Vitesse profile: The LAT's Scott Reckard tries to poke around Vitesse Semiconductor, the Camarillo-based company that's suspected of manipulating stock options for the benefit of top executives - several of whom have been fired. The company says next to nothing, but Reckard tracks down the high-priced homes of the three departing executives. Also gets Robert Chapman, the head of an El Segundo hedge fund, to lay into the company's operations.
"At best what happened here is lax board oversight of an undisciplined management team," Chapman said in a recent interview. "At worst, it's complicit directors enriching themselves and their good buddies the executives at the expense of the owners of the company."
For some reason, the story isn't available online.
Economics of illegals: LAT has a lengthy P1 examination on the role illegal immigrants play in the overall economy. Answer: considerable. The story reprises the benefits that undocumented workers provide and then begins to engage how the workforce has been fundamentally reshaped, with immigrants playing a greater role.
In a new book titled "L.A. Story: Immigrant Workers and the Future of the U.S. Labor Movement," UCLA sociologist Ruth Milkman uses census data to show how some jobs have changed over the decades. From 1970 to 2000, Milkman calculates, the percentage of janitors in Greater Los Angeles who were black fell from 24 percent to 5.2 percent. Meanwhile, the foreign-born Latino share rose from 10.3 percent to 63.4 percent. Similar transitions occurred among construction drywallers, truckers and garment workers.Freedom plotline: Richard Siklos's media column in the NYT bookends what's mostly a Tribune Co. rehash with some interesting comments by Freedom Communications' CEO Scott Flanders. Freedom is the privately held owner of the Orange County Register, which last week announced that it would offer voluntary buyouts to about a third of the paper's 1,600-person workforce (there's an ad revenue shortfall of $20 million). Siklos gets into the whole public vs. private ownership thing, though the Freedom structure is a bit unusual because its owners include both family members and private equity partners.
Mr. Flanders was, not surprisingly, quite buoyant about private ownership. He noted, for example, that with business flat at The Orange County Register, his company opted not to revamp it but to start a breezy new tabloid called O.C. Report aimed at people who say they are too busy to read The Register. And he has some time to make it work. “We’re going to be $20 million in the hole before we’re even close to breaking even,” he said.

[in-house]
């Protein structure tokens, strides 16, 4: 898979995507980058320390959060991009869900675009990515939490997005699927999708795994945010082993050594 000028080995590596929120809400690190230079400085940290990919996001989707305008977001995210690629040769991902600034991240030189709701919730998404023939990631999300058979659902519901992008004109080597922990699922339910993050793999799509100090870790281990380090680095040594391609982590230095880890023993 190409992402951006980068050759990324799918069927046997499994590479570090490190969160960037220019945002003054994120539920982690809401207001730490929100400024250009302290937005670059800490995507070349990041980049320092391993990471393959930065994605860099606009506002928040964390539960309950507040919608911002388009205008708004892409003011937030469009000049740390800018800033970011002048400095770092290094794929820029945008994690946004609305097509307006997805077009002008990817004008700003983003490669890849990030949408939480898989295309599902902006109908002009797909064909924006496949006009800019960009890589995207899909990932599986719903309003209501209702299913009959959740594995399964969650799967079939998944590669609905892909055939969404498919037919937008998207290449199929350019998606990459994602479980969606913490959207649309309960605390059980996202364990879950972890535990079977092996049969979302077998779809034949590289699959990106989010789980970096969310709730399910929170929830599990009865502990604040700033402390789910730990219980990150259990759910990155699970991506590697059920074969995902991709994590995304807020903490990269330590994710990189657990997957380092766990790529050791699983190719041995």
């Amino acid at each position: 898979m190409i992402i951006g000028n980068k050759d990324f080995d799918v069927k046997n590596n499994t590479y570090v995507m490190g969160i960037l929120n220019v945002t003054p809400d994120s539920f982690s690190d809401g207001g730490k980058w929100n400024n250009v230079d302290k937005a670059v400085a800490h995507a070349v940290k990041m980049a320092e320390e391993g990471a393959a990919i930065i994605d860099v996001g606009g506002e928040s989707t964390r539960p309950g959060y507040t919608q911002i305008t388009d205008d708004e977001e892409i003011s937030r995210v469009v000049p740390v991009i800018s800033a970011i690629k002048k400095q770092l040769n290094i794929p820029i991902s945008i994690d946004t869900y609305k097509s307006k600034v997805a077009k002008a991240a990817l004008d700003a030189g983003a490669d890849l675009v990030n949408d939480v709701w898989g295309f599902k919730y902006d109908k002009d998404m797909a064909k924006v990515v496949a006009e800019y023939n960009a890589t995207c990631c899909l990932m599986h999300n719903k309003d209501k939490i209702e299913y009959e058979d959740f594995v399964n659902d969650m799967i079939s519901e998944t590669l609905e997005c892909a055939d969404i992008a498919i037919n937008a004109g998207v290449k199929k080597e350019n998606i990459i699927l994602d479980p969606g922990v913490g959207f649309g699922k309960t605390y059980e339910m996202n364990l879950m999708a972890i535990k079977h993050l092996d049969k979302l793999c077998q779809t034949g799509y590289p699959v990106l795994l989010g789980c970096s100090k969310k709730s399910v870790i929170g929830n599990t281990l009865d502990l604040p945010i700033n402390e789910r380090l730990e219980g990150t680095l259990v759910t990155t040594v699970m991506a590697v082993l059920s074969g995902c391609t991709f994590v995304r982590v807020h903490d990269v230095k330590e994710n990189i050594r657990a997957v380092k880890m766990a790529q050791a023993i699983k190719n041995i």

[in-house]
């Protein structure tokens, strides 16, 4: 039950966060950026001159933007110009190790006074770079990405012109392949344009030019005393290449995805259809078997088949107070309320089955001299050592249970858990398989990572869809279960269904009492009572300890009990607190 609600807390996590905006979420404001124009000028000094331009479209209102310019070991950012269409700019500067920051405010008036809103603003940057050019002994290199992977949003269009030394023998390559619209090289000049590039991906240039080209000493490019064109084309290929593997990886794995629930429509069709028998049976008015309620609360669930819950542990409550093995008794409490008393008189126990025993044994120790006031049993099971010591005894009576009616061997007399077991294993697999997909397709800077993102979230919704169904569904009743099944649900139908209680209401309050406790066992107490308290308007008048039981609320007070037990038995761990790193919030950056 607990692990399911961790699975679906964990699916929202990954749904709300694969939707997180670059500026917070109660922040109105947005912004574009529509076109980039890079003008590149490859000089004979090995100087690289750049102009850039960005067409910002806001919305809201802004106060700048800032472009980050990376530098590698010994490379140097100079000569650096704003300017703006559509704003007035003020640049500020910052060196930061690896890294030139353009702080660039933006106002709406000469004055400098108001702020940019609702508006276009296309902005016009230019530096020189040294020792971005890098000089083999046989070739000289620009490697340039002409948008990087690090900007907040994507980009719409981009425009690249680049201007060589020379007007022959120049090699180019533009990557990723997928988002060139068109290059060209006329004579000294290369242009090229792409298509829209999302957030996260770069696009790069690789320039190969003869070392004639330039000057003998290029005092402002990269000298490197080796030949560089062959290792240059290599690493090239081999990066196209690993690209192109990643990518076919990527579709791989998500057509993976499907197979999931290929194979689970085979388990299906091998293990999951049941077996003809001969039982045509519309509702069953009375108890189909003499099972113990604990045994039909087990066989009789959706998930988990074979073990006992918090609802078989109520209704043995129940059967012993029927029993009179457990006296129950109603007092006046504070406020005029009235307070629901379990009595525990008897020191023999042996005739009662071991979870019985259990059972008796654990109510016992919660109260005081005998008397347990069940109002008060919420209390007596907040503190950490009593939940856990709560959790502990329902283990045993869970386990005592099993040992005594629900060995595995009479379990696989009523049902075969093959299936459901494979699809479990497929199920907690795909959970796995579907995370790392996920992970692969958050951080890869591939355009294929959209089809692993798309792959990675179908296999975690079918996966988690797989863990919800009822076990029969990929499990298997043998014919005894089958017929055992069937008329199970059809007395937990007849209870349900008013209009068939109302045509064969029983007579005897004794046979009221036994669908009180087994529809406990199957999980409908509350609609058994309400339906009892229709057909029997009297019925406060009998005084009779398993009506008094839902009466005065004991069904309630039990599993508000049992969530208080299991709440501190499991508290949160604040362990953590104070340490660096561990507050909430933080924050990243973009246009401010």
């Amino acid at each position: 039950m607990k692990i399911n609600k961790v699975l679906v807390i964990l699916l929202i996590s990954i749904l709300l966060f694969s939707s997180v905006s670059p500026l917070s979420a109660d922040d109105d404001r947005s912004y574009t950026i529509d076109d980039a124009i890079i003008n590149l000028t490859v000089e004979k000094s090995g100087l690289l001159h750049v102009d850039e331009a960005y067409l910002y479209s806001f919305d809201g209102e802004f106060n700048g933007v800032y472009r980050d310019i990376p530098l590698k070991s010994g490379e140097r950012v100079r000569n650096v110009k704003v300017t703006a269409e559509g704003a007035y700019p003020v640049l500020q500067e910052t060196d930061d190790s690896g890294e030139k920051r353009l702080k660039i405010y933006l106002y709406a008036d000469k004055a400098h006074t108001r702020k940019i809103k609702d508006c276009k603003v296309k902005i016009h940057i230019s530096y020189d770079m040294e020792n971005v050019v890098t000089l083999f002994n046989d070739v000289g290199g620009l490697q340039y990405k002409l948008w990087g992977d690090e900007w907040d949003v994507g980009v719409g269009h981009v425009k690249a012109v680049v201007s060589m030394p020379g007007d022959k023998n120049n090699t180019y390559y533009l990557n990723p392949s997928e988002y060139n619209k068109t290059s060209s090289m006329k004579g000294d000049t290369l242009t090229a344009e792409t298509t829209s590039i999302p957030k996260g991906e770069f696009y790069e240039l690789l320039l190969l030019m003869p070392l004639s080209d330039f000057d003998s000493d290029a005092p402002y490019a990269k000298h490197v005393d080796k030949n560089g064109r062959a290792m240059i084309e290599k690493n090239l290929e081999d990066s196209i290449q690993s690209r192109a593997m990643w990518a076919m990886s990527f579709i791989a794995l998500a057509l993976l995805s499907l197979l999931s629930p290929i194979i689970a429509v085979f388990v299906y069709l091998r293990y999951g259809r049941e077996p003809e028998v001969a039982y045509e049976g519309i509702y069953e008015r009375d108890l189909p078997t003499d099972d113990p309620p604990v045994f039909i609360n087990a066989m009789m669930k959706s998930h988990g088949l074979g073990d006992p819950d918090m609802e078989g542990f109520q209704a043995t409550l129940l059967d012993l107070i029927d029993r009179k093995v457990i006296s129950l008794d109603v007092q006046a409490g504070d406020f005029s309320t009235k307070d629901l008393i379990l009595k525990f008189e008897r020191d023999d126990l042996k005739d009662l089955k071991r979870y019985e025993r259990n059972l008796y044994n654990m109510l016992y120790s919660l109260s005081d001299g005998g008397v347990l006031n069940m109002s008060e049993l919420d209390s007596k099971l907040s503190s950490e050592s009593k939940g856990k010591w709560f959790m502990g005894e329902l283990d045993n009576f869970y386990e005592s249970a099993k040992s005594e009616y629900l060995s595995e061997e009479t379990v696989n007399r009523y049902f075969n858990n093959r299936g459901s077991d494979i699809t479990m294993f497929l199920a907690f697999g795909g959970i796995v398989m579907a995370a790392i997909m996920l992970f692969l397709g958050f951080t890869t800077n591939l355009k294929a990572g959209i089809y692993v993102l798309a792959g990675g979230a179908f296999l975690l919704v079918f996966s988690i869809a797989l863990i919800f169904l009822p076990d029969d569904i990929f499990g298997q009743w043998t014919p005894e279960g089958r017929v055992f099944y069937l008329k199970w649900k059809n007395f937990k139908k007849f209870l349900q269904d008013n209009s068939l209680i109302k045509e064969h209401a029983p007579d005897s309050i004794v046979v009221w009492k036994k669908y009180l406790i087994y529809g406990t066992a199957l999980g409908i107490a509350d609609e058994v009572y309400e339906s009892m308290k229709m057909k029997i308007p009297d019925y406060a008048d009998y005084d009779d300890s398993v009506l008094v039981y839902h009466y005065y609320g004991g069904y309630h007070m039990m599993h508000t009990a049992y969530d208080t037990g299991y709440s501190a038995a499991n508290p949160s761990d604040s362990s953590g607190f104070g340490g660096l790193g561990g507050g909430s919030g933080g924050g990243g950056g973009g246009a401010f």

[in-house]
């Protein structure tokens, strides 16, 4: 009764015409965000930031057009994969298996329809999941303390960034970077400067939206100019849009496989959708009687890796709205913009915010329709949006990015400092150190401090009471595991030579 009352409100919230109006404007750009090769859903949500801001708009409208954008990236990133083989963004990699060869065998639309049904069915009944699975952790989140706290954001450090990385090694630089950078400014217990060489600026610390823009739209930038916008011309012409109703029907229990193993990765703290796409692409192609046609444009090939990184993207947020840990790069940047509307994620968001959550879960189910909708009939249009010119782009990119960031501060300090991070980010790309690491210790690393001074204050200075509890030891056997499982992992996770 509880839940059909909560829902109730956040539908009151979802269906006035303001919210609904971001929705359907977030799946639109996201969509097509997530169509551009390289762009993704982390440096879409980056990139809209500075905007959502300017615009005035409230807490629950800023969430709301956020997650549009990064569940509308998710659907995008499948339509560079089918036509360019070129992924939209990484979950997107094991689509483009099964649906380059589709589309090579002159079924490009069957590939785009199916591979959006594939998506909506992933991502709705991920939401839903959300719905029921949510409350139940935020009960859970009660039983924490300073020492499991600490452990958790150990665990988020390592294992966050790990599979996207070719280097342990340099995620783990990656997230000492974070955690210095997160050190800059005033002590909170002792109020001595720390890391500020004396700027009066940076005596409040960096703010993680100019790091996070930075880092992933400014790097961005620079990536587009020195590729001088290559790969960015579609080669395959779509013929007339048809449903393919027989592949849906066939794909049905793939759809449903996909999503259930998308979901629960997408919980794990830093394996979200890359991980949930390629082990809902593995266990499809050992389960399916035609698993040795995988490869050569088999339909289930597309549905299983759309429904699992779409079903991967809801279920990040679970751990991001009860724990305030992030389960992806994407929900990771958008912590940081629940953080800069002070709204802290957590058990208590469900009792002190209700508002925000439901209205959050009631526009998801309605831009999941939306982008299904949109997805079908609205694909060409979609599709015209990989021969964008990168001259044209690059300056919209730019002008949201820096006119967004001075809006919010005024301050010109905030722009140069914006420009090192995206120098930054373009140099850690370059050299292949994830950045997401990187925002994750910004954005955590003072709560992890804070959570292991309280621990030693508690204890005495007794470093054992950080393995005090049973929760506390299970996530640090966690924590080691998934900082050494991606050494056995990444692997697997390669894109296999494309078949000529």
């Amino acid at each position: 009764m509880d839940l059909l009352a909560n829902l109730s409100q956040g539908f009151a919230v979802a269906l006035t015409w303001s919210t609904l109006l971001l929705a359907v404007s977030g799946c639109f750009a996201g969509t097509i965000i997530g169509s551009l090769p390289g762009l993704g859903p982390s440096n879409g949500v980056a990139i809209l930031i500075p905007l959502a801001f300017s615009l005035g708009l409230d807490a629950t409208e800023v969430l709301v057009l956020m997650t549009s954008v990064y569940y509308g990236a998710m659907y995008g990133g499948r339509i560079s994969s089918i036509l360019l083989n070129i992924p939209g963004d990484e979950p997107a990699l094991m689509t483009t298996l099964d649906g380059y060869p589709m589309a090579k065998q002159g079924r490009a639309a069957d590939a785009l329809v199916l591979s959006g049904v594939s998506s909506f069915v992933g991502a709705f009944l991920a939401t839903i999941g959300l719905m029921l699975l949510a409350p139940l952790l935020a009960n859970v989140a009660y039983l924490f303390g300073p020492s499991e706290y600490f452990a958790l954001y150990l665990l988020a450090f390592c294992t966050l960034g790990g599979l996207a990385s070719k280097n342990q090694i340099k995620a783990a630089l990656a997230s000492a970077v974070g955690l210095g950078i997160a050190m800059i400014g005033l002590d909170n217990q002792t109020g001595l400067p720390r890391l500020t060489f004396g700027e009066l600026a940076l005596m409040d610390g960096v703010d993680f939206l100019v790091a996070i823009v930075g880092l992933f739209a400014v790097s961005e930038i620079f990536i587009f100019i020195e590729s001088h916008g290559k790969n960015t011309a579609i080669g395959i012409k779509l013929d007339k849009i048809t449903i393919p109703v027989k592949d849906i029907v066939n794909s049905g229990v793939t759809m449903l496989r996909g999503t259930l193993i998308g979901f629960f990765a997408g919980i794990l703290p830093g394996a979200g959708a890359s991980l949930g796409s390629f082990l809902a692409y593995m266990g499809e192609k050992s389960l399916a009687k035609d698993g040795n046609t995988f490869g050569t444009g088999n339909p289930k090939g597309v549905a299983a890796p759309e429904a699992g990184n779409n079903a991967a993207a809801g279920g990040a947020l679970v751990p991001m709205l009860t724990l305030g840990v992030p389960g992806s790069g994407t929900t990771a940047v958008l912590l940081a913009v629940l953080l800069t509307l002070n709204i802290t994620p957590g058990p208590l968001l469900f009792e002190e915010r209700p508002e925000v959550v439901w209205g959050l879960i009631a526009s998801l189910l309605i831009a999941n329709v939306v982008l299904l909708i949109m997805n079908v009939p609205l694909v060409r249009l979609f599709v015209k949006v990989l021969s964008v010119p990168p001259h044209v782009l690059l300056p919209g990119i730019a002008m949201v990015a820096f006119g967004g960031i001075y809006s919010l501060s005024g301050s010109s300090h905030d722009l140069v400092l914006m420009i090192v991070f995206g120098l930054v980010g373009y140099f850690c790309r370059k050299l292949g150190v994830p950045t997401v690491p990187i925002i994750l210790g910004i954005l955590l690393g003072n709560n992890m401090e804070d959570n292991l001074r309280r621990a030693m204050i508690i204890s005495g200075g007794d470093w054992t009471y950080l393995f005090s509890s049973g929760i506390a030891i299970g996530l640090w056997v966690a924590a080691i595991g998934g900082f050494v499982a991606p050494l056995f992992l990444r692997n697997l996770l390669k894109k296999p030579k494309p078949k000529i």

At Freedom, the plan is to generate enough profit over the next few years to buy out the private-equity backers at a premium — eventually restoring the business to family control. Failing that, it could all come full circle. Mr. Flanders also said going public is an option — though it is not currently being contemplated.
Cockeyed drug costs: Abraxis BioScience, the cancer drug company owned by L.A. billionaire Dr. Patrick Soon-Shiong, gets put under the microscope in a lead NYT business section piece. The company's drug, Abraxane, does not help breast cancer patients live longer than the older treatment, known by the brand name Taxol, and yet it costs about 25 times as much.
Because of the odd economics of the cancer drug market, though, Abraxane’s price does not seem to be hurting its popularity. About 20,000 people have now been treated with the drug, and Dr. Soon-Shiong expects its sales to approach $200 million this year. By 2010, Abraxane’s annual sales could reach $1 billion, analysts say.
Those rosy forecasts illustrate the pricing power that makers of cancer drugs wield. With patients often facing grim prognoses and desperate for new therapies, and insurers relatively powerless to negotiate prices or deny coverage, the cost of treatments seems to have little impact on demand.
Homeless population spreading: The Business Journal (subscription only) reports that the homeless are increasingly camping out beyond the boundaries of downtown's Skid Row. Downtown business owners trace the development to a Ninth Circuit Court of Appeals ruling in which cops are not able hassle the homeless if there aren't enough beds in shelters, whether it's on Skid Row or anywhere else. Not great news in the efforts to revitalize downtown. In the last four months, 25 units of the 314-unit Pacific Electric Lofts building have been vacated by renters.
Kobe's owed money: Not that the Laker star needs the $482 from the state's Bureau of Unclaimed Property, but a SF Chronicle story finds that even if he knew about his claim it would be hard to deal with an agency that suffers from chronic staffing problems and outdated equipment. Apparently, it takes years to process claims. There's also not enough funding to contact Bryant, Dr. Phil, Bono and thousands of others about money they're owed. All told, the bureau holds 8 million accounts valued at more than $5 billion.
Long Beach battle: It's over a 17-acre parcel of polluted land that's slated to be redeveloped into a retail center, anchored by a Home Depot Design Store. In a lengthy Sunday story, the Press-Telegram reports on traffic and environmental concerns that will be raised at a city council hearing on Tuesday. Opponents want the council to overturn the Planning Commission's approval of the project. Developers say it would generate lots of sales tax revenues and clean up the property.